I’m the type of guy people come to for advice. For years I didn’t think about why, I just happily listened, considered, advised, and whoever was asking usually went away feeling better.

I enjoyed listening so much, in fact, I obtained a counselling qualification to learn more on how to effectively advise (and to become a counsellor). I began finding when most people thought they wanted advice, what they really wanted was for me just to listen to them.

Someone to hear their thoughts and feelings so they could get them off their chest. Subsequently, hearing their thoughts out loud, put to another person, allowed the individual to order their own emotions and find some level of clarity.

I realised advising and counselling wasn’t really about advising at all. It was about listening.

I started to reflect on myself. When I needed to talk, when I thought I needed advice, was I really after the advice or just someone to listen to?

For me it was both, I wanted to be heard and, more importantly, understood. The advice was also important, but I realised it was the vocalising of my thoughts that helped me to order them, which in turn allowed possible solutions to present themselves. I valued other people’s opinions too, but they helped far more in their listening and understanding than they did in their advising.

It then made me think about the difference between when I was seeking advice (or more specifically, someone to listen) and when I was giving it.

I sometimes found myself listening and advising on situations similar to those I’d previously found myself in — a breakup, bereavement, work problem etc — and my advice and thought processes on someone else’s situation was a million times clearer than my own.

Why? Why, when the situations are the same, is my thought process so different depending on whether I’m experiencing it personally or whether I’m looking at someone else’s?

Is the difference from not being able to see the wood from the trees, or being the one hovering above the forest and looking down?

The difference is between subjectivity and objectivity.

When you’re in a situation, when you’re the one going through the sh*t — the break-up, eff-up at work, an argument with a friend — your emotions are engaged.

When you feel an emotion, especially a negative one like anger, shame, fear, or loss, your access to your higher mind (where your logic and rationale lie) is temporarily blocked. You just feel the emotion and it becomes very difficult to think clearly.

On a physical level, this is thought to be partly because of the different places emotions and higher thought emanate from in the brain.

Your base emotions come from a more primitive part, the amygdala, which evolved over millions of years. It’s where the fear and anger emotions/responses come from and its main function is to help keep you alive.

Logic, rationale and higher thought are seen to come mostly from the pre-frontal cortex; a region that is like a folded piece of material on top of the brain, which evolved much later than the amygdala and is largest in humans.

Access to the cortex seems to become somewhat blocked when the amygdala fires up, literally severing a connection that prevents you from thinking straight when your emotions are powerfully engaged.

When you’re listening to someone else’s situation though, a situation which you’re not part of, your emotions are far less likely to engage. You’re only listening to a story, and your amygdala isn’t firing up because there’s no danger, loss or emotion to be felt, simply because you’re not personally involved.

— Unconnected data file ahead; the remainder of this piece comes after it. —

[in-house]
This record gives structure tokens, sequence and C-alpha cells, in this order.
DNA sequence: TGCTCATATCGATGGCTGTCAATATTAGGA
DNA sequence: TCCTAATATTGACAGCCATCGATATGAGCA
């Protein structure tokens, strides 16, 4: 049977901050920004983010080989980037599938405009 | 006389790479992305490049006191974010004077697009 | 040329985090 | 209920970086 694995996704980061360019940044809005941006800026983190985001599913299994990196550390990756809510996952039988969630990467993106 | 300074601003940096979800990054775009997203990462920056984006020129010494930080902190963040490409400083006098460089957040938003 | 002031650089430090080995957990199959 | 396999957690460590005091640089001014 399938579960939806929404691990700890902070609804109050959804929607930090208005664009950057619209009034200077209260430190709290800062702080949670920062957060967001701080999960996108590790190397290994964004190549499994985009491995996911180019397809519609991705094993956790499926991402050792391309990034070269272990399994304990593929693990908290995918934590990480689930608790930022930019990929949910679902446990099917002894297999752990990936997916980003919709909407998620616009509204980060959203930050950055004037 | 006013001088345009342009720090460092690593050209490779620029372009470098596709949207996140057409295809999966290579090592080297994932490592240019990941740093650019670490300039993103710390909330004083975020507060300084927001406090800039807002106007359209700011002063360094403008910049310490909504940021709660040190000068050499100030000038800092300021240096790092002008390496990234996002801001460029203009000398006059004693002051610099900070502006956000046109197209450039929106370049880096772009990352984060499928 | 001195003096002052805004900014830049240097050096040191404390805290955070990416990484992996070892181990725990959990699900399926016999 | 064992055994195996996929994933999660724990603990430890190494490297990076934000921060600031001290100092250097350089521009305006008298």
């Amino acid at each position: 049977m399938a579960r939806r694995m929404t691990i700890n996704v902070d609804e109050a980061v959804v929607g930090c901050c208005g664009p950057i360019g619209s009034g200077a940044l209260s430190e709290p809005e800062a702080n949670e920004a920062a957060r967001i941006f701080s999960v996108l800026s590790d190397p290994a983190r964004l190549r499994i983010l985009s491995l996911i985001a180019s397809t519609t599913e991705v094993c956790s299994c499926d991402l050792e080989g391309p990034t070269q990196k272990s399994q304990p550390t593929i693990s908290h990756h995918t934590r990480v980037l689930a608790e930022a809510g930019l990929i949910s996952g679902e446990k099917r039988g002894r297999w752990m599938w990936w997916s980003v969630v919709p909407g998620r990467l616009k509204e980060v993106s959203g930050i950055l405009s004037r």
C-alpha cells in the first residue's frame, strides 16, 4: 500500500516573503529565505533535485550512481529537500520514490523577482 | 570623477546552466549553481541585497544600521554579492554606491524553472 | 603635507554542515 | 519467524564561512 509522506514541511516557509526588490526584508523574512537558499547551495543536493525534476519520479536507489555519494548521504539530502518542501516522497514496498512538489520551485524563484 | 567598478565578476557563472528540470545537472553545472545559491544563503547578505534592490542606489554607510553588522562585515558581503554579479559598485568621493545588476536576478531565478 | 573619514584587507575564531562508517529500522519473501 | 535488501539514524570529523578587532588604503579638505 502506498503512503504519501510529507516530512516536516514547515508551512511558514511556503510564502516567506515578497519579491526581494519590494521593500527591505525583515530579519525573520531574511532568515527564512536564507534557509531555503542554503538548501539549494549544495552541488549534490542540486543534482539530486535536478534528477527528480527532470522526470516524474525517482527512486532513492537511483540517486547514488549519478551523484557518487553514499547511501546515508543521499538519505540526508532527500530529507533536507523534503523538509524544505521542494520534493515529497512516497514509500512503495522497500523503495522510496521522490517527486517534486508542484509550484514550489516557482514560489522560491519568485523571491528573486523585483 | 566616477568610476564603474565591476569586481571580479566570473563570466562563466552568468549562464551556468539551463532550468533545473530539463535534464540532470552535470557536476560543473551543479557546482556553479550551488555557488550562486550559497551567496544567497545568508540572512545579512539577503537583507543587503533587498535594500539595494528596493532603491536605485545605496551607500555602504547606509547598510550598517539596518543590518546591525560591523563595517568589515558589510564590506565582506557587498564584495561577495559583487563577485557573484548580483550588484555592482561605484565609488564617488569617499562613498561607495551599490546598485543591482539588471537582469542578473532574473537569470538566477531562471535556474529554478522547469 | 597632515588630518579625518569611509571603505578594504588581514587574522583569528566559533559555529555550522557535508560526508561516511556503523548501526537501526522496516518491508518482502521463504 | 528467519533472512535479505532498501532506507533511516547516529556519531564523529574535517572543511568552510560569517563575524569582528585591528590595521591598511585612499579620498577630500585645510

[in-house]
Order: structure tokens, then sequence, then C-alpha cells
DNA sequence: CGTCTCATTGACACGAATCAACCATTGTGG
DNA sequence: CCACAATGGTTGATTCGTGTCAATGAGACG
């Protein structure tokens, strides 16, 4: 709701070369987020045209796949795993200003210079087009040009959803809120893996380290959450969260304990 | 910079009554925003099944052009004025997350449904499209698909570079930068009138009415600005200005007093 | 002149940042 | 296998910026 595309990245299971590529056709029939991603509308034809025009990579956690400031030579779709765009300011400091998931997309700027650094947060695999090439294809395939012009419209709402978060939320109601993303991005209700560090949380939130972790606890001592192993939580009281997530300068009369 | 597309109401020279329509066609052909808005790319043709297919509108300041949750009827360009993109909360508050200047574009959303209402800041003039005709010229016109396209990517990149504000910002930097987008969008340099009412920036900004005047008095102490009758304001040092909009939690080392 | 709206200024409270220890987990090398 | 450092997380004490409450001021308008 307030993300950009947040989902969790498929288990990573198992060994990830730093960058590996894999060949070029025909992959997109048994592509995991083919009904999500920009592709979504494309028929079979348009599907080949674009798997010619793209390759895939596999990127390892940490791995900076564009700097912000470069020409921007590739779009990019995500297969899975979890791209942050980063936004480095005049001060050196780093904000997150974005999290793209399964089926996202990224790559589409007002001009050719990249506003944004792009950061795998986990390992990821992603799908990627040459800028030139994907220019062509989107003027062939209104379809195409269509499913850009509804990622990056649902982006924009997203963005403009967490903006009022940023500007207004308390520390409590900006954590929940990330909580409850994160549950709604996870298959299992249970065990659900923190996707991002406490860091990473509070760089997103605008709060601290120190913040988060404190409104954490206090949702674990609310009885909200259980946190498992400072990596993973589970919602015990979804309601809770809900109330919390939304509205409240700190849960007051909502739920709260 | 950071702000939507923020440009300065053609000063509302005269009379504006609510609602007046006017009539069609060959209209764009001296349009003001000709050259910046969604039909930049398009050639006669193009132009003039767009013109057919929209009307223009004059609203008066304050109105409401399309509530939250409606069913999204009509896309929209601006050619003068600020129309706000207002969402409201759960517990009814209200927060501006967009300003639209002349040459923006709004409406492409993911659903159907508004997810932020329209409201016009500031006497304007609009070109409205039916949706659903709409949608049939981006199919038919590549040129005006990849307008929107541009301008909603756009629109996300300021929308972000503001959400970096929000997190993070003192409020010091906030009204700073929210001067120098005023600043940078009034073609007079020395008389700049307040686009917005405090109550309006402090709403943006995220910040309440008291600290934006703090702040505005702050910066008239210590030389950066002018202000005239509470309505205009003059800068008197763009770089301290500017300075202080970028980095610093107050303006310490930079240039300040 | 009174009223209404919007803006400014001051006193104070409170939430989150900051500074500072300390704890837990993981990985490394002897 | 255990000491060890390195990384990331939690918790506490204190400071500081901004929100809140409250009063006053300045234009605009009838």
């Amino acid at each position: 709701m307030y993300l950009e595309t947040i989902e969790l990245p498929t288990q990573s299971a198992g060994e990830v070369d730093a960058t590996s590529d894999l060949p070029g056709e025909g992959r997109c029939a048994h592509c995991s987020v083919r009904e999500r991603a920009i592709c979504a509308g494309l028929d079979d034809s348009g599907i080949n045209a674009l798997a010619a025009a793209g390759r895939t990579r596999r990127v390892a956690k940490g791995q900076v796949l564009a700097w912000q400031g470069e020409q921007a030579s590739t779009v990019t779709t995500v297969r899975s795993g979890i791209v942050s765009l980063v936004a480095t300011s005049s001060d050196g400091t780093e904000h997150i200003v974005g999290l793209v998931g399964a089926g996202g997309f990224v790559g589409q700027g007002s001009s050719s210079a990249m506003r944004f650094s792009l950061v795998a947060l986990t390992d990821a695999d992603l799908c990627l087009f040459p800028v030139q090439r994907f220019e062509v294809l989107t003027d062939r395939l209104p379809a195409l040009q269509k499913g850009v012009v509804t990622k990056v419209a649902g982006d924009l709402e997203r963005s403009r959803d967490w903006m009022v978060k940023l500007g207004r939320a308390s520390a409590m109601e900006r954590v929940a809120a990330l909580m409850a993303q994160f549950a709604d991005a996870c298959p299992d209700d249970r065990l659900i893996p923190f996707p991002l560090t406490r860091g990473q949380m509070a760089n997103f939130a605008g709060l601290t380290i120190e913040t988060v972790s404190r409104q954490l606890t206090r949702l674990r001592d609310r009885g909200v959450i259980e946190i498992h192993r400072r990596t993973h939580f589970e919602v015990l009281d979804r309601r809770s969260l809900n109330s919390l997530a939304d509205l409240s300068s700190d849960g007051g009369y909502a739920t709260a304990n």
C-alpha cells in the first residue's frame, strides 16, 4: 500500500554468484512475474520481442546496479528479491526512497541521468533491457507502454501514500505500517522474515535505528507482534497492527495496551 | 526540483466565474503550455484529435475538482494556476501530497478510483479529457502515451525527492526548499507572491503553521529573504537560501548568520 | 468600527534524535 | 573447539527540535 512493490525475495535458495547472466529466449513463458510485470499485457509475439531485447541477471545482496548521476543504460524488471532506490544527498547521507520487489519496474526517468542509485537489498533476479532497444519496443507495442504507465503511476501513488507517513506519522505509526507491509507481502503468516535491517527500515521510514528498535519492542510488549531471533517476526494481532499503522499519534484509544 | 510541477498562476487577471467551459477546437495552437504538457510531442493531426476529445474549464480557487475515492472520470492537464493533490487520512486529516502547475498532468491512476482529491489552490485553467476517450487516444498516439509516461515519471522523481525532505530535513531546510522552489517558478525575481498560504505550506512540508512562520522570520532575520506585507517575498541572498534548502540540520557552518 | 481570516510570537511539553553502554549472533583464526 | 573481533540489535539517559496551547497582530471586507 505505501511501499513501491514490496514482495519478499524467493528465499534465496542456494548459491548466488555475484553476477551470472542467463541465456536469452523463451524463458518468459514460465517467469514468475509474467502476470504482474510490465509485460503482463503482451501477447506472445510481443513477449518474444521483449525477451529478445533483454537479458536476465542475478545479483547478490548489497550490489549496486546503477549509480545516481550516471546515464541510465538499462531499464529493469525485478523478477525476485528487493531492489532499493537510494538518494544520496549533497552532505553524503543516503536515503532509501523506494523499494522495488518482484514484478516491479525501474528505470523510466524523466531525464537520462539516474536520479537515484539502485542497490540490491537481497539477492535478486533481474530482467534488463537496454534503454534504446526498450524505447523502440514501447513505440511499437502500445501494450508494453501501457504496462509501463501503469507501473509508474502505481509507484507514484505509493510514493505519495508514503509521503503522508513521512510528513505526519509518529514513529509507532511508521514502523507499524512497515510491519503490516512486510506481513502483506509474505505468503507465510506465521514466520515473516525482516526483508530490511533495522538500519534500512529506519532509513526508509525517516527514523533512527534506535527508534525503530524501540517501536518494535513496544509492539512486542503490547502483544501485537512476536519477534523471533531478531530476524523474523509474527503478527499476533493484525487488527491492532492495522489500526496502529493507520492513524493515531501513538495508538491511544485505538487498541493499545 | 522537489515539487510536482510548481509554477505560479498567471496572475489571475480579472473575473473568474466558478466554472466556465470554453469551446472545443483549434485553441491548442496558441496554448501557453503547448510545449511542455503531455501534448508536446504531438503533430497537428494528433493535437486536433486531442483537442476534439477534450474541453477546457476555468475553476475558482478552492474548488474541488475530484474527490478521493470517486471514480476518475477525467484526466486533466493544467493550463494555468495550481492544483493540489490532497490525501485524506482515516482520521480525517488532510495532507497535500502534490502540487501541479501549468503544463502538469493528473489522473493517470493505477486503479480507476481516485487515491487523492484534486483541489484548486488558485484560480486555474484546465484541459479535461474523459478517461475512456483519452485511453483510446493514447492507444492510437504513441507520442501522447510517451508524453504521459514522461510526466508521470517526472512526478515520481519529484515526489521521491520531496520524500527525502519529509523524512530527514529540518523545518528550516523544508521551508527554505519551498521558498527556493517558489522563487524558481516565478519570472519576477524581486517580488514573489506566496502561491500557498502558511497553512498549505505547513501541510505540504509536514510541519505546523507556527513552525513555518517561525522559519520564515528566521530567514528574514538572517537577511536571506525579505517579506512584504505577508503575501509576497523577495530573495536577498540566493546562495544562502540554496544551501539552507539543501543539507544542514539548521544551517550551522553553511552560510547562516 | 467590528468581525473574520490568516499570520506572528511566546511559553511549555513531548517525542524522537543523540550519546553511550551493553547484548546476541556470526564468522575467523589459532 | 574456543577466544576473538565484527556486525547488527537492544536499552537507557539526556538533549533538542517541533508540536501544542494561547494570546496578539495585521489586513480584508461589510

This allows you much greater access to your cortex; to your higher mind. You’re an objective observer, sitting in an outside position looking in. You can see things clearly.

When you’re in the subjective position, sitting in the situation, you can’t see the wood from the trees.

It’s the difference between being a captain in an army; on the battlefield leading your troops with enemies are firing at you from every angle, or being the general looking at the battle from afar, at a safe vantage point.

The captain cannot see everything that’s happening because he’s in the thick of it. He has to deal with things coming at him from all angles, his emotions are highly engaged and the limited access to his higher mind prevents him from making rationale decisions.

The general, however, can see everything that’s happening, on both sides. His emotions and base responses are far less engaged because he isn’t personally and immediately involved; he has more access to his rational mind and can make far more logical decisions.

This the difference between looking from inside and looking from outside.

This is why subjectivity is emotional and objectivity is rational.

How can we use this information to better ourselves though? How can we make better decisions about the difficult situations we find ourselves in when we can’t see the wood from the trees?

The best way is to first realise your emotions are engaged and active. Take a step back from the situation — psychologically and physically — and allow your emotions some space to calm down. Seek someone who’s willing to listen and write your thoughts down.

These actions will allow you to move from subjectivity to objectivity, calming your amygdala and allowing greater access to your higher mind, which in turn will allow you a much clearer view of the difficult situation you found yourself in.

It takes practice, and it’s a difficult thing to remember to do when you’re in the thick of it; when you feel anger, jealousy, fear or loss, but you’ll be much better for taking a step back, allowing your emotions to calm and increasing access to your rational mind.

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Image by Iván Tamás from Pixabay

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